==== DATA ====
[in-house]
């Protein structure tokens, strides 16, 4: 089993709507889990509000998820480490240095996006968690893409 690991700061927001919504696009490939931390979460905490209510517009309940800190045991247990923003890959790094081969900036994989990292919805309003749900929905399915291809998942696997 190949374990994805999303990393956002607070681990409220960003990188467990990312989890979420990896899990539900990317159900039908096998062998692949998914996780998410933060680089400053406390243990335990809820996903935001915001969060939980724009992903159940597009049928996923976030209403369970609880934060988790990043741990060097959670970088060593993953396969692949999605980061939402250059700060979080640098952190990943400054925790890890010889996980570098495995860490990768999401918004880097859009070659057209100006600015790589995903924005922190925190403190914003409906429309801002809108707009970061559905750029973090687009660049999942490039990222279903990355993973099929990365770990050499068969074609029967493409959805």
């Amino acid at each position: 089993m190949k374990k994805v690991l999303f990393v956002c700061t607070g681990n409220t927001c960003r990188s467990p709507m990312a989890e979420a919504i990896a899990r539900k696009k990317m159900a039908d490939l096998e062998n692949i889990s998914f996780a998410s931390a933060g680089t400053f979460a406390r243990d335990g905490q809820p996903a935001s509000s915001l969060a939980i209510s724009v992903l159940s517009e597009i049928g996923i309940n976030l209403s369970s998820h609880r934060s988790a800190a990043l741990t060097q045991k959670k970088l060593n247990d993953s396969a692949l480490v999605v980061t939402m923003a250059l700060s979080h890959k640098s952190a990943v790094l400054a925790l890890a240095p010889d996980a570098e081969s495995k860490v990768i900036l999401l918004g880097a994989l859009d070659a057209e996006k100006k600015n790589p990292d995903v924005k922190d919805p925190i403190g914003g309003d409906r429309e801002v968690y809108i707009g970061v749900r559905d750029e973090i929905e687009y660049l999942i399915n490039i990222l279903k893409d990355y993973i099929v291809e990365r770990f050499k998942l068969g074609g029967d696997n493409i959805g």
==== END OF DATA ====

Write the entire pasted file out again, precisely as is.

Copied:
[in-house]
């Protein structure tokens, strides 16, 4: 089993709507889990509000998820480490240095996006968690893409 690991700061927001919504696009490939931390979460905490209510517009309940800190045991247990923003890959790094081969900036994989990292919805309003749900929905399915291809998942696997 190949374990994805999303990393956002607070681990409220960003990188467990990312989890979420990896899990539900990317159900039908096998062998692949998914996780998410933060680089400053406390243990335990809820996903935001915001969060939980724009992903159940597009049928996923976030209403369970609880934060988790990043741990060097959670970088060593993953396969692949999605980061939402250059700060979080640098952190990943400054925790890890010889996980570098495995860490990768999401918004880097859009070659057209100006600015790589995903924005922190925190403190914003409906429309801002809108707009970061559905750029973090687009660049999942490039990222279903990355993973099929990365770990050499068969074609029967493409959805």
């Amino acid at each position: 089993m190949k374990k994805v690991l999303f990393v956002c700061t607070g681990n409220t927001c960003r990188s467990p709507m990312a989890e979420a919504i990896a899990r539900k696009k990317m159900a039908d490939l096998e062998n692949i889990s998914f996780a998410s931390a933060g680089t400053f979460a406390r243990d335990g905490q809820p996903a935001s509000s915001l969060a939980i209510s724009v992903l159940s517009e597009i049928g996923i309940n976030l209403s369970s998820h609880r934060s988790a800190a990043l741990t060097q045991k959670k970088l060593n247990d993953s396969a692949l480490v999605v980061t939402m923003a250059l700060s979080h890959k640098s952190a990943v790094l400054a925790l890890a240095p010889d996980a570098e081969s495995k860490v990768i900036l999401l918004g880097a994989l859009d070659a057209e996006k100006k600015n790589p990292d995903v924005k922190d919805p925190i403190g914003g309003d409906r429309e801002v968690y809108i707009g970061v749900r559905d750029e973090i929905e687009y660049l999942i399915n490039i990222l279903k893409d990355y993973i099929v291809e990365r770990f050499k998942l068969g074609g029967d696997n493409i959805g």